Machine vision company Cognex Corporation (NASDAQ:CGNX) continues to please investors by releasing guidance-busting results and winning large orders from customers in new markets.The first-quarter earnings report continued the company's run of strong earnings reports, and management signaled that it is on track to see a significant pickup in revenue in the second half. Let's take a look at Cognex's first quarter.
Cognex Corporation first-quarter earnings: The raw numbers
Starting with the headline numbers:
- Revenue increased 40% to $134.9 million compared to guidance in the range of $122 million to $125 million.
- Gross margin of 79% came in at the high end of guidance in the mid to high 70% range.
- Operating expenses increased 11% from the fourth quarter of 2016 to $69.3 million, a figure slightly more than guidance for a 10% increase.
- Operating income increased 128% to $37.4 million, and net income per share rose 200% to $0.51.
Clearly, it was another very strong quarter for Cognex, with revenue and earnings blowing past internal guidance. Moreover, as new CFO John Curran pointed out on the earnings call, "Operating margin expanded to 28% from 17% a year ago. This increase reflects the substantial leverage that incremental revenue has on our business model." In other words, as revenue increases at Cognex, you can expect earnings to increase even more.
More growth to come
The good news didn't stop there, because the second-quarter guidance -- Cognex management doesn't give specific guidance for more than a quarter ahead -- implies good growth despite coming up against a strong second quarter in 2016.
- Revenue in the range of $165 million to $170 million implies year-over-year growth of 13.7% at the midpoint, "despite less revenue from consumer electronics," according to CEO Rob Willett.
- Gross margin in the mid to high 70% range.
- Operating expenses are expected to increase 10% sequentially.
Let's take a closer look at that guidance. First, last year's earnings contained some large consumer electronics orders that were split between the second and third quarters, which explains Curran's commentary above. Second, the ongoing increase in operating expenses is reflective of "continued investments in growth activities and costs associated with recent acquisitions," according to the earnings press release. Essentially, the cost increases are due to Cognex preparing for ongoing growth -- no bad thing.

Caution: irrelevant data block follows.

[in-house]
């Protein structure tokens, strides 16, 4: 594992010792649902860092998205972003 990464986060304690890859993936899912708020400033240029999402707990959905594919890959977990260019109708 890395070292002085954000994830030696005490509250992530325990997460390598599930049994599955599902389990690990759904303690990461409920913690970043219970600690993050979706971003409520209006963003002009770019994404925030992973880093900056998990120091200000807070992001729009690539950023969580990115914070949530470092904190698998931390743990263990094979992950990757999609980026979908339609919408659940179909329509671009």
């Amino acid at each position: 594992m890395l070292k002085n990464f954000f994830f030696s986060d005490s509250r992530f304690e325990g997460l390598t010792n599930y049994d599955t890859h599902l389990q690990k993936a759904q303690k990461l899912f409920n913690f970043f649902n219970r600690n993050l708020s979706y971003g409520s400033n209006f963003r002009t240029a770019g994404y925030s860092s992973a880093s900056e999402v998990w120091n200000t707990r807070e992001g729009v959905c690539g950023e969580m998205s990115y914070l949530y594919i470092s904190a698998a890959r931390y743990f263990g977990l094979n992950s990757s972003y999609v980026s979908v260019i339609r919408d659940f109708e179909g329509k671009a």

Indeed, Willett outlined, "Additional larger consumer electronics orders are expected to turn to revenue later in 2017, unlike last year, when large electronics orders were evenly split between Q2 and Q3." This means Cognex could see a large increase in revenue in the second half, although Willett said he isn't sure about where the split will occur between the third and fourth quarters.
Another feature of the earnings report was how widespread the strength was. Willett began his earnings call presentation by highlighting that growth across all regions was better than expected. In addition, Curran disclosed that factory automation revenue in the Americas -- a difficult area for Cognex in 2016 -- increased mid-teens on a year-over-year basis, a sign that Cognex is starting to benefit from the expected increase in U.S. industrial production in 2017.
In turn, Curran began his presentation by claiming that sales were better than forecast "across a range of industries, including consumer electronics and automotive." For reference, automotive is historically a core end market for Cognex -- around a third of its end-market demand -- and Willett outlined that automotive-related revenue grew 20% in the quarter.
All told, another strong set of results and guidance. That said, there is no guarantee that the large consumer electronics orders will turn into revenue in the second half -- recall that Cognex had expected large orders in the second half of 2015 only to disappoint as end-market conditions discouraged customers from making them. No matter: On current trends, the company looks set for an excellent 2017.